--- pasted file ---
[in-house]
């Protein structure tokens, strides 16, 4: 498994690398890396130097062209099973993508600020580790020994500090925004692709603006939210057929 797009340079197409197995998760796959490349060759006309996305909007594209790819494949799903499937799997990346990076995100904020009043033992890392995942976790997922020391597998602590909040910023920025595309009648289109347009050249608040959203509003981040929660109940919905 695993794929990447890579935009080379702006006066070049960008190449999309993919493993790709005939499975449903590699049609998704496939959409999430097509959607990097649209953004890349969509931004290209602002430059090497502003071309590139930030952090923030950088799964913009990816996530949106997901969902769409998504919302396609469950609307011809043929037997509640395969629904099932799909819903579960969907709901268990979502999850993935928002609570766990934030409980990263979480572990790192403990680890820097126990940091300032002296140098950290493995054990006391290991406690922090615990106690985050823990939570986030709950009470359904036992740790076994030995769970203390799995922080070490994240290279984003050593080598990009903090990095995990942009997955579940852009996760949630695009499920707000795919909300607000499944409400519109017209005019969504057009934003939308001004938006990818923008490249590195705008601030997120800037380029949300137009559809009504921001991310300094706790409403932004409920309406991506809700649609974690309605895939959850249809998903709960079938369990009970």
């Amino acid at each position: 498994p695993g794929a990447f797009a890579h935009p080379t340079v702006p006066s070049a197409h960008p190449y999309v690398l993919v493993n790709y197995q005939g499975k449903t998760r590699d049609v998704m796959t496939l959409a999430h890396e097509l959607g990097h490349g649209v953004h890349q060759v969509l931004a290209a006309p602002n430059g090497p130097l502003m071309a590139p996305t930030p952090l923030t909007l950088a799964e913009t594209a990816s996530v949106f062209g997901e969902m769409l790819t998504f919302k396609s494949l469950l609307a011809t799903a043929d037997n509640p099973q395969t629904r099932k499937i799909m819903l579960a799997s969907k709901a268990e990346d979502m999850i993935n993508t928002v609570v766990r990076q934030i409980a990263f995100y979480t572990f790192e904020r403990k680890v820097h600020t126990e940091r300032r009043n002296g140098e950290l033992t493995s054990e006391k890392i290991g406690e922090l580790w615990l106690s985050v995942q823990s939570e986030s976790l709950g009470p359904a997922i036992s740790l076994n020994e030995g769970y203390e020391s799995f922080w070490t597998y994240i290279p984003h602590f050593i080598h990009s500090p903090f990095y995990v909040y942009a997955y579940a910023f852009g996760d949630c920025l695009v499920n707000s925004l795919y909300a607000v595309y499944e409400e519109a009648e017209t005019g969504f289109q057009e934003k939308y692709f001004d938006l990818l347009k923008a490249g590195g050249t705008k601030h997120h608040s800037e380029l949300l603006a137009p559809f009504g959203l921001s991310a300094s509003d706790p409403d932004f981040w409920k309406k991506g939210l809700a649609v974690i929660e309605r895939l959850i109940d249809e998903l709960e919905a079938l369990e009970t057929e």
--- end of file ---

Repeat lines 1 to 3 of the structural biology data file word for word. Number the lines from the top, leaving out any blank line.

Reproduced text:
[in-house]
């Protein structure tokens, strides 16, 4: 498994690398890396130097062209099973993508600020580790020994500090925004692709603006939210057929 797009340079197409197995998760796959490349060759006309996305909007594209790819494949799903499937799997990346990076995100904020009043033992890392995942976790997922020391597998602590909040910023920025595309009648289109347009050249608040959203509003981040929660109940919905 695993794929990447890579935009080379702006006066070049960008190449999309993919493993790709005939499975449903590699049609998704496939959409999430097509959607990097649209953004890349969509931004290209602002430059090497502003071309590139930030952090923030950088799964913009990816996530949106997901969902769409998504919302396609469950609307011809043929037997509640395969629904099932799909819903579960969907709901268990979502999850993935928002609570766990934030409980990263979480572990790192403990680890820097126990940091300032002296140098950290493995054990006391290991406690922090615990106690985050823990939570986030709950009470359904036992740790076994030995769970203390799995922080070490994240290279984003050593080598990009903090990095995990942009997955579940852009996760949630695009499920707000795919909300607000499944409400519109017209005019969504057009934003939308001004938006990818923008490249590195705008601030997120800037380029949300137009559809009504921001991310300094706790409403932004409920309406991506809700649609974690309605895939959850249809998903709960079938369990009970």
């Amino acid at each position: 498994p695993g794929a990447f797009a890579h935009p080379t340079v702006p006066s070049a197409h960008p190449y999309v690398l993919v493993n790709y197995q005939g499975k449903t998760r590699d049609v998704m796959t496939l959409a999430h890396e097509l959607g990097h490349g649209v953004h890349q060759v969509l931004a290209a006309p602002n430059g090497p130097l502003m071309a590139p996305t930030p952090l923030t909007l950088a799964e913009t594209a990816s996530v949106f062209g997901e969902m769409l790819t998504f919302k396609s494949l469950l609307a011809t799903a043929d037997n509640p099973q395969t629904r099932k499937i799909m819903l579960a799997s969907k709901a268990e990346d979502m999850i993935n993508t928002v609570v766990r990076q934030i409980a990263f995100y979480t572990f790192e904020r403990k680890v820097h600020t126990e940091r300032r009043n002296g140098e950290l033992t493995s054990e006391k890392i290991g406690e922090l580790w615990l106690s985050v995942q823990s939570e986030s976790l709950g009470p359904a997922i036992s740790l076994n020994e030995g769970y203390e020391s799995f922080w070490t597998y994240i290279p984003h602590f050593i080598h990009s500090p903090f990095y995990v909040y942009a997955y579940a910023f852009g996760d949630c920025l695009v499920n707000s925004l795919y909300a607000v595309y499944e409400e519109a009648e017209t005019g969504f289109q057009e934003k939308y692709f001004d938006l990818l347009k923008a490249g590195g050249t705008k601030h997120h608040s800037e380029l949300l603006a137009p559809f009504g959203l921001s991310a300094s509003d706790p409403d932004f981040w409920k309406k991506g939210l809700a649609v974690i929660e309605r895939l959850i109940d249809e998903l709960e919905a079938l369990e009970t057929e």